“The situation is pretty stark. In the Western Regional Health Forum area, we have the highest incidence of deprivation and the highest health inequalities because of that – we have the highest incidences of cancer nationally because of that,” said Cllr Parsons, who is also a general practitioner.
In details provided by CEO of Saolta Health Care Group, which operates Galway’s hospitals, it was stated that a number of factors were impacting on patient outcomes.
Marathon Man plans to call a halt – but not before he hits 160 races
On the eve of completing his 150th marathon, an odyssey that has taken him across 53 countries, Loughrea’s Marathon Man has announced that he is planning to hang up his running shoes.
But not before Jarlath Fitzgerald completes another ten races, making it 160 marathons on the occasion of his 60th birthday.
“I want to draw the line in 2026. I turn 57 in October and when I reach 60 it’s the finishing line. The longer races are taking it out of me. I did 20 miles there two weeks ago and didn’t feel good. It’s getting harder,” he reveals.
“I’ve arthritis in both hips and there’s wear and tear in the knees.”
We speak as he is about to head out for a run before his shift in Supervalu Loughrea. Despite his physical complaints, he still clocks up 30 miles every second week and generally runs four days a week.
Jarlath receives injections to his left hip to keep the pain at bay while running on the road.
To give his joints a break, during the winter he runs cross country and often does a five-mile trek around Kylebrack Wood.
He is planning on running his 150th marathon in Cork on June 4, where a group of 20 made up of work colleagues, friends and running mates from Loughrea Athletics Club will join him.
Some are doing the 10k, others are doing the half marathon, but all will be there on the finishing line to cheer him on in the phenomenal achievement.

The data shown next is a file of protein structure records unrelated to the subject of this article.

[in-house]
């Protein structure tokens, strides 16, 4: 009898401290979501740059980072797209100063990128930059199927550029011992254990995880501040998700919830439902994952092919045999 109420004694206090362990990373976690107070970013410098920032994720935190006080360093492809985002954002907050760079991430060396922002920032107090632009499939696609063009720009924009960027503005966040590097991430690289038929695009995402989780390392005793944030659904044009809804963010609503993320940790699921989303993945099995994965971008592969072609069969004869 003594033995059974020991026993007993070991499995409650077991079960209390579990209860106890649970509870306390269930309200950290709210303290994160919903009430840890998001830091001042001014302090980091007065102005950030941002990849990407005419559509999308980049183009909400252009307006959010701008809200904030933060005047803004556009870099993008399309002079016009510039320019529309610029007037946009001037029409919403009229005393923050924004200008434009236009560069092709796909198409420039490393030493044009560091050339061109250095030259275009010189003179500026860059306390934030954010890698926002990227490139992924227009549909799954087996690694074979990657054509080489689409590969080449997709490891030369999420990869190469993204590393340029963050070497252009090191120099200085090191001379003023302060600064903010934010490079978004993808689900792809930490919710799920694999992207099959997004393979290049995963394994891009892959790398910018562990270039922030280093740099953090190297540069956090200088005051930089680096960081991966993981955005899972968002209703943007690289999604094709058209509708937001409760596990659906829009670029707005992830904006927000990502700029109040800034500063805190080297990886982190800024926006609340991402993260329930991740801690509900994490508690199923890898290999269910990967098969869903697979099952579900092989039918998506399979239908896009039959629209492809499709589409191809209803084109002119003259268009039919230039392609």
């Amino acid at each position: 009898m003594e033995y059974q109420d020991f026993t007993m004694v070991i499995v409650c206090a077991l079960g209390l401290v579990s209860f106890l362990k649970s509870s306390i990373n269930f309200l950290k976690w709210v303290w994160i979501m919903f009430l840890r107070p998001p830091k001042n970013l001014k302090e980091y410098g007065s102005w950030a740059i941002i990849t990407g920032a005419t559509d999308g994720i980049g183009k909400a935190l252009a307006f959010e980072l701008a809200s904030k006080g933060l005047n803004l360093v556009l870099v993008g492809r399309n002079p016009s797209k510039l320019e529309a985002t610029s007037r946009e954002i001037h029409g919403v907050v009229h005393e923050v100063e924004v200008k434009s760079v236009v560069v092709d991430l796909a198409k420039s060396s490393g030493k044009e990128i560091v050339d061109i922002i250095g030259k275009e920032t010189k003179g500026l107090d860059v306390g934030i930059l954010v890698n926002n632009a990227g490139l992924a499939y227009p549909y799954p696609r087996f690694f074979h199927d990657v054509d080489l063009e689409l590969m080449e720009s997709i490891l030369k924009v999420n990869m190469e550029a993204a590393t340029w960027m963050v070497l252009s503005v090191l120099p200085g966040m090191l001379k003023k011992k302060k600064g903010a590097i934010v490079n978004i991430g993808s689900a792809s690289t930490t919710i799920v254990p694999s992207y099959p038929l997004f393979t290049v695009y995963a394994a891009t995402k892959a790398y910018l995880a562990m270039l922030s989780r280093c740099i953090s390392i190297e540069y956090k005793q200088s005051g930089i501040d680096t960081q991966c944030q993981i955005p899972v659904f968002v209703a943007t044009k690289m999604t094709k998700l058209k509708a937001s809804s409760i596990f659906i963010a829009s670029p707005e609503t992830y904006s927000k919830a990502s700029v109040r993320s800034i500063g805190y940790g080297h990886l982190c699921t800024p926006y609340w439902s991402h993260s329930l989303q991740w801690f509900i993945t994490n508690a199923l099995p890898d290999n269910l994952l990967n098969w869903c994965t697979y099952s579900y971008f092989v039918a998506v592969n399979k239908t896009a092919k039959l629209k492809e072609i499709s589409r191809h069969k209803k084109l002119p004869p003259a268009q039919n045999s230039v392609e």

Galway ‘masterplan’ needed to tackle housing and transport crises
From the Galway City Tribune – An impassioned plea for a ‘masterplan’ that would guide Galway City into the future has been made in the Dáil. Galway West TD Catherine Connolly stated this week that there needed to be an all-inclusive approach with “vision and leadership” in order to build a sustainable city.
Deputy Connolly spoke at length at the crisis surrounding traffic and housing in Galway city and said that not all of the blame could be laid at the door of the local authority.
She said that her preference would be the provision of light rail as the main form of public transport, but that this would have to be driven by the government.
“I sat on the local council for 17 years and despaired at all of the solutions going down one road, metaphorically and literally. In 2005 we put Park & Ride into the development plan, but that has not been rolled out. A 2016 transport strategy was outdated at the time and still has not been updated.
“Due to the housing crisis in the city, a task force was set up in 2019. Not a single report or analysis has been published on the cause of the crisis,” added Deputy Connolly.
She then referred to a report from the Land Development Agency (LDA) that identified lands suitable for the provision of housing. But she said that two-thirds of these had significant problems and a large portion was in Merlin Park University Hospital which, she said, would never have housing built on it.
In response, Minister Simon Harris spoke of the continuing job investment in the city and also in higher education, which is his portfolio.
But turning his attention to traffic congestion, he accepted that there were “real issues” when it came to transport, mobility and accessibility around Galway.
“We share the view that we need a Park & Ride facility and I understand there are also Bus Connects plans.
“I also suggest that the City Council reflect on her comments. I am proud to be in a Government that is providing unparalleled levels of investment to local authorities and unparalleled opportunities for local authorities to draw down,” he said.
Then Minister Harris referred to the controversial Galway City Outer Ring Road which he said was “struck down by An Bord Pleanála”, despite a lot of energy having been put into that project.
However, Deputy Connolly picked up on this and pointed out that An Bord Pleanála did not say ‘No’ to the ring road.
“The High Court said ‘No’ to the ring road because An Bord Pleanála acknowledged it failed utterly to consider climate change and our climate change obligations.
“That tells us something about An Bord Pleanála and the management that submitted such a plan.”
In the end, Minister Harris agreed that there needed to be a masterplan for Galway City.
“I suggest it is for the local authority to come up with a vision and then work with the Government to try to fund and implement that.”